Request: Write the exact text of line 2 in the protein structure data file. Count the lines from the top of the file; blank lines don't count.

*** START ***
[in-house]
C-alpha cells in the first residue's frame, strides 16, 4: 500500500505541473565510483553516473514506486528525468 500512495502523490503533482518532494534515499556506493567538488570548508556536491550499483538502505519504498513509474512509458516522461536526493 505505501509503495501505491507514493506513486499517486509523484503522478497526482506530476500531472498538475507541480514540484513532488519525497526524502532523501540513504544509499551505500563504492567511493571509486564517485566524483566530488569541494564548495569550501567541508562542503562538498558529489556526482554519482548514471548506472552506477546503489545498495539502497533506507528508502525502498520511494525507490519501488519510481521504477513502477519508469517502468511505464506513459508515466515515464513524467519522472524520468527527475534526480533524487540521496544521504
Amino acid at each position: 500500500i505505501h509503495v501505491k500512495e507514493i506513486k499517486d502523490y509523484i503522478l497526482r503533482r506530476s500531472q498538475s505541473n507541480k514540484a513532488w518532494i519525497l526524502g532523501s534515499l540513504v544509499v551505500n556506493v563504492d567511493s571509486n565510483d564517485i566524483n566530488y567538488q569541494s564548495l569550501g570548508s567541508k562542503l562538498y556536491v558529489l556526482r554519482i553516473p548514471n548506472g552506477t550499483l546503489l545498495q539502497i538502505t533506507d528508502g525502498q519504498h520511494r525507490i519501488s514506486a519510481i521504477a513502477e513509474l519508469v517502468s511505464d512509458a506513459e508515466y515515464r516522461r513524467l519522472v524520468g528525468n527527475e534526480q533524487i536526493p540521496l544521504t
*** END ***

C-alpha cells in the first residue's frame, strides 16, 4: 500500500505541473565510483553516473514506486528525468 500512495502523490503533482518532494534515499556506493567538488570548508556536491550499483538502505519504498513509474512509458516522461536526493 505505501509503495501505491507514493506513486499517486509523484503522478497526482506530476500531472498538475507541480514540484513532488519525497526524502532523501540513504544509499551505500563504492567511493571509486564517485566524483566530488569541494564548495569550501567541508562542503562538498558529489556526482554519482548514471548506472552506477546503489545498495539502497533506507528508502525502498520511494525507490519501488519510481521504477513502477519508469517502468511505464506513459508515466515515464513524467519522472524520468527527475534526480533524487540521496544521504